Before she could react, before she had time to consider being afraid, Tim had spun on his heels and was loping through the shin-deep snow, the long fringe of his buckskin jacket flying everywhere.  A final flash of metal and moon. His arm fully outstretched. The silhouette of his back quickly vanishing against the mad snowflakes and the black winter sky. She ran after him, ten or twelve steps perhaps, before her feet were thoroughly soaked and freezing, and there was no sign of him at all.

She gripped the edges of the stainless steel sink in her kitchen, not sure whether she would vomit. But when her mother asked her how the evening had been, she said, “Fine. Fun.”

That was as much of an answer as her parents would expect from their fourteen-year-old daughter, and they beamed widely at her as she brushed past them, not noticing that she clutched her stomach with white-knuckled fingers as she climbed the stairs to her bed.



As I work on getting my third completed novel Out There, I have been playing around with several new ideas, and it’s possible that one has taken hold! I have long been intrigued by writing a full-length work that takes place within a time frame that is less than 24 hours (think Mrs. Dalloway, Ulysses, A Day in the Life of Ivan Denisovich, etc.). I have recently become intrigued by the possibility of telling the entire story in separate pieces of flash fiction — each of which would be entirely free standing, but all of which together would tell the tale. The piece above is the latest flash.

hope you get a kick out of the photos…

First Party

It all began with that party. The first one she had ever been to, well, a party that was anything like that one. She didn’t even know the girl– the one whose parents were away that night– but she knew that Samantha had legendary status somehow. For Madeline, it was a rare chance to be out with her new boyfriend– her first– without any grown-ups around. They held hands. They wandered from one dark candle-lit room to the next in the little house with no adults. Intoxicated, awed, and tamping down her trepidation all at once, Madeline thought to herself: so this is what people do, when they can do whatever they like.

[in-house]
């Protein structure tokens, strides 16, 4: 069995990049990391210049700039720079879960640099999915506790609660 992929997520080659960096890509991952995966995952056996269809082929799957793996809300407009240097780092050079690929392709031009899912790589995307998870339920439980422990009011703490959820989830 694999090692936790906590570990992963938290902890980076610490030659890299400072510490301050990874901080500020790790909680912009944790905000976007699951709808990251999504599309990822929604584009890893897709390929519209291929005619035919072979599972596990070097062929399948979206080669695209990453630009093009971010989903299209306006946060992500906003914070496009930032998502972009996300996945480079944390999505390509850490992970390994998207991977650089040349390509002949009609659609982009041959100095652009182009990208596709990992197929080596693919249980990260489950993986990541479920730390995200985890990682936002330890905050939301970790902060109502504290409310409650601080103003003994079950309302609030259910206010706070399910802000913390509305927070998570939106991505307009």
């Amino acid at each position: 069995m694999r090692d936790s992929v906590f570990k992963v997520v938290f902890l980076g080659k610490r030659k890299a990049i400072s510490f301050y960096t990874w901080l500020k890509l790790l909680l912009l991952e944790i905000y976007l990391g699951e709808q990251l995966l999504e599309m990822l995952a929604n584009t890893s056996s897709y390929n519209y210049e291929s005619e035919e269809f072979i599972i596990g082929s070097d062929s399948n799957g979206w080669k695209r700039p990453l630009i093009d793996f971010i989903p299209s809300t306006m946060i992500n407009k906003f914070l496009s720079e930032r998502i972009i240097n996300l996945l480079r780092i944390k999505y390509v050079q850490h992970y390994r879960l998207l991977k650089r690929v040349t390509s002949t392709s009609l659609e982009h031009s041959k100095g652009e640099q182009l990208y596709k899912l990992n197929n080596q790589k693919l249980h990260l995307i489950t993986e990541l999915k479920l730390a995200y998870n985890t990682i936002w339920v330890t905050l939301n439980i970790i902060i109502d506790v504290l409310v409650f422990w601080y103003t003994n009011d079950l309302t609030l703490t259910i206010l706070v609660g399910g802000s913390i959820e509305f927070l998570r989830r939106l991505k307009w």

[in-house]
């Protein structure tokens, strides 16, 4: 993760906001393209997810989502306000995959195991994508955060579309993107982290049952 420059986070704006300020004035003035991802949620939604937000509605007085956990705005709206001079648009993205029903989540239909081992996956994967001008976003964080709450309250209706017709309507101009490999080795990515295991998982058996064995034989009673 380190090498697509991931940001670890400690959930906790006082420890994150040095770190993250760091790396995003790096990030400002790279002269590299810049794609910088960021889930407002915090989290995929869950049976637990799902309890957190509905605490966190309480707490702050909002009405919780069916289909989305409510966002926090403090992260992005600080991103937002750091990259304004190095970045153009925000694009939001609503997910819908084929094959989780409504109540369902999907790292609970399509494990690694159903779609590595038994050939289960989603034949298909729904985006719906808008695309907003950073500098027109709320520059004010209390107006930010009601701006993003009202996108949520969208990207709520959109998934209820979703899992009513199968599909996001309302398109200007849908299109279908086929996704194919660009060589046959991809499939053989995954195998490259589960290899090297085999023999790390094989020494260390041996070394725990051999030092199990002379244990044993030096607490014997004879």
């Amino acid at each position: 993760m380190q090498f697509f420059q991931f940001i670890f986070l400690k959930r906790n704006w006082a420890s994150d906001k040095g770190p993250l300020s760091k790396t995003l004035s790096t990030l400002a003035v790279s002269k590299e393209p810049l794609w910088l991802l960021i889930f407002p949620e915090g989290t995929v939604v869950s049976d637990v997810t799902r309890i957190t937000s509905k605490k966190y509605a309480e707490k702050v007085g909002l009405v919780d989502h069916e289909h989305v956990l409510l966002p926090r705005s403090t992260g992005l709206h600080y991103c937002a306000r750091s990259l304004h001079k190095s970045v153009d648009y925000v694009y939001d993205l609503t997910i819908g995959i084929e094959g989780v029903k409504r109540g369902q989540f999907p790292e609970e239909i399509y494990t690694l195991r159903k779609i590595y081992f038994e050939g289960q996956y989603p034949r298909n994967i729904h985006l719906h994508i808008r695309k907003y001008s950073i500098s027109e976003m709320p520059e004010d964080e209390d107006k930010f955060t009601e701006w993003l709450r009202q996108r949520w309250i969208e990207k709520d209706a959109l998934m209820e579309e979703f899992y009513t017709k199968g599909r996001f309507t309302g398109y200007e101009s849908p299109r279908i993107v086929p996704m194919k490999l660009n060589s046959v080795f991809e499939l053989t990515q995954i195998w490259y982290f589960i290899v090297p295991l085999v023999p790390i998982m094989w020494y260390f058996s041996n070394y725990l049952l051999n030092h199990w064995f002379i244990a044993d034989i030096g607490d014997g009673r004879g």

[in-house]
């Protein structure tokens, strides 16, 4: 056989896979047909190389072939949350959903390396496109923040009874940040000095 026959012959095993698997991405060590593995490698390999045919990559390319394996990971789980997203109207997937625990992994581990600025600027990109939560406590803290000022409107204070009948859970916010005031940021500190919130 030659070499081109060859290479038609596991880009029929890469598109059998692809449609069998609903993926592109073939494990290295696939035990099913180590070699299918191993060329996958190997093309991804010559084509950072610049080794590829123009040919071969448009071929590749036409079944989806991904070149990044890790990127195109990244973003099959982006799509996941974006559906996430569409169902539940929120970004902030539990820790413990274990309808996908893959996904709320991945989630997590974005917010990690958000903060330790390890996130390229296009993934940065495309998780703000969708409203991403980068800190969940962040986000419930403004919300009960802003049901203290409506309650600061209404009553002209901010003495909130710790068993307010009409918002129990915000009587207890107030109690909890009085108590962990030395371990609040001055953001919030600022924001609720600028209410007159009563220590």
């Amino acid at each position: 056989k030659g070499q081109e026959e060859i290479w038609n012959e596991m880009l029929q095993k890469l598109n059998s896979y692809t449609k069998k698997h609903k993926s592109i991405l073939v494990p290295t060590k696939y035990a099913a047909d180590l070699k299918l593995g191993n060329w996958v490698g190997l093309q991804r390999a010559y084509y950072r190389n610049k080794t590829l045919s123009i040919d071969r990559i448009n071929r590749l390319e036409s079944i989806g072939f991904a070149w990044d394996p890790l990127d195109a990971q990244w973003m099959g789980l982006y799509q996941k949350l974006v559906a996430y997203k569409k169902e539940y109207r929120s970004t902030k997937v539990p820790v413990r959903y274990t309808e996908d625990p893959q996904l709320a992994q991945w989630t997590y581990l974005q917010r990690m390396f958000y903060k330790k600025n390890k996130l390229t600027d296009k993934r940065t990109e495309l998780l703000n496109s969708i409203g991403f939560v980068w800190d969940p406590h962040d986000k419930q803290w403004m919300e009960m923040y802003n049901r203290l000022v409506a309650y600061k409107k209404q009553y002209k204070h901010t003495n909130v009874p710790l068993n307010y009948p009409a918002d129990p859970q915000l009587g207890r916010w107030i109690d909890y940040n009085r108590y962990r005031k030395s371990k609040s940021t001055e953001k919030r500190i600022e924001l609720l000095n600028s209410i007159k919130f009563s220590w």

She thought she may faint when Tim introduced her to Chad Howe, whose grandfather had founded a military academy. Chad had parlayed that heritage, together with his skinny-boy looks, Buddy Holly horn rims, and shockingly deep, authoritative voice into a high school persona that shot him into the stratosphere of Hippies Who Mattered. It felt like Chad looked straight into her soul as he said a quick hello before helping his girlfriend – who had a plaster cast from her toes to her mid-thigh – into the back of a friend’s van. He ceremoniously closed the door, leaving a number of hangers-on standing around, staring at the ground.

Oh my god, Madeline thought: He’s having sex in that van! I am thirteen years old, and I am at a party where Chad Howe is fucking his girlfriend in a van! How totally cool is that?!


Tim wrapped his arm around her shoulder and whispered in her ear, “I’ll be right back. Gonna go talk to a friend.”

“Oh, I’ll go with you,” Madeline said. “Want me to?”

“Nah, something I got to talk to him about. Be right back.”

The time that Tim was gone blurred. Samantha sitting in an old arm chair, by herself in a dark corner, head hanging down so her long, deep brunette waves fell completely across her face, nodding ever so slightly in time to the music. Madeline wondered if Samantha was ok, thought perhaps she should ask her, but then got worried that she might be bothering her, interrupting something Madeline didn’t understand. Plumes of incense twirled madly whenever someone moved. A guy wore round blue sunglasses in a night black house.

When Tim wandered back beside her, he was different. Woozy-seeming. He chuckled a little, to himself, and mumbled something she couldn’t understand.

“Sorry, what?” she asked him.

“What the hell were you doing talking to that guy?”

“What guy?” she said.

“Don’t fuck with me. You were definitely talking to him.” Tim held up his hand, his palm facing her. In the dark of the room, it was hard for Madeline to tell what she was looking at. A circle. A perfect circle, faintly reddish-brown, traced the periphery of his entire palm. “It’s from a candle. I put my hand right on the candle and held it there.”

“What?” Madeline said, grabbing his hand to look at it more closely.

“I did it to prove my love for you,” Tim said.